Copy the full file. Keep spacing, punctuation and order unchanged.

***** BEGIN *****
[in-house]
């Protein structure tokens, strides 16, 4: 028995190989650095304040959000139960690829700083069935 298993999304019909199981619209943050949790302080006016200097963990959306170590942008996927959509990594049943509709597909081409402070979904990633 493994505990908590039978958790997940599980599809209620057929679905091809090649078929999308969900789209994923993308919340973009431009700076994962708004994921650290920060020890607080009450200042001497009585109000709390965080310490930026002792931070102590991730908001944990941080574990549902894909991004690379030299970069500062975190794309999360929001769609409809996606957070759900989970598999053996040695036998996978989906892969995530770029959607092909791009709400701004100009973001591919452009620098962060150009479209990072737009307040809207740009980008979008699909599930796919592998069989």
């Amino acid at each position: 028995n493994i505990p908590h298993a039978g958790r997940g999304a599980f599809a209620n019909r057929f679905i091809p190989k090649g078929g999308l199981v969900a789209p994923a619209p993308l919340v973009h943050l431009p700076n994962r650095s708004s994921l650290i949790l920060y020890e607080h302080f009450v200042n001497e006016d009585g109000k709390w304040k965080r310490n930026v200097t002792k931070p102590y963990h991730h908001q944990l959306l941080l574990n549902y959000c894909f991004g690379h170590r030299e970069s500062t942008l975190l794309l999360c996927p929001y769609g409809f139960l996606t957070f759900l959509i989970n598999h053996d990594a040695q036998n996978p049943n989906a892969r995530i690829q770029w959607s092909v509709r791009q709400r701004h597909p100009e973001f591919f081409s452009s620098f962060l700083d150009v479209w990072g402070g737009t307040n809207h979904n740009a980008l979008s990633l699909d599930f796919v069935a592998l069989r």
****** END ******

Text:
[in-house]
């Protein structure tokens, strides 16, 4: 028995190989650095304040959000139960690829700083069935 298993999304019909199981619209943050949790302080006016200097963990959306170590942008996927959509990594049943509709597909081409402070979904990633 493994505990908590039978958790997940599980599809209620057929679905091809090649078929999308969900789209994923993308919340973009431009700076994962708004994921650290920060020890607080009450200042001497009585109000709390965080310490930026002792931070102590991730908001944990941080574990549902894909991004690379030299970069500062975190794309999360929001769609409809996606957070759900989970598999053996040695036998996978989906892969995530770029959607092909791009709400701004100009973001591919452009620098962060150009479209990072737009307040809207740009980008979008699909599930796919592998069989």
């Amino acid at each position: 028995n493994i505990p908590h298993a039978g958790r997940g999304a599980f599809a209620n019909r057929f679905i091809p190989k090649g078929g999308l199981v969900a789209p994923a619209p993308l919340v973009h943050l431009p700076n994962r650095s708004s994921l650290i949790l920060y020890e607080h302080f009450v200042n001497e006016d009585g109000k709390w304040k965080r310490n930026v200097t002792k931070p102590y963990h991730h908001q944990l959306l941080l574990n549902y959000c894909f991004g690379h170590r030299e970069s500062t942008l975190l794309l999360c996927p929001y769609g409809f139960l996606t957070f759900l959509i989970n598999h053996d990594a040695q036998n996978p049943n989906a892969r995530i690829q770029w959607s092909v509709r791009q709400r701004h597909p100009e973001f591919f081409s452009s620098f962060l700083d150009v479209w990072g402070g737009t307040n809207h979904n740009a980008l979008s990633l699909d599930f796919v069935a592998l069989r």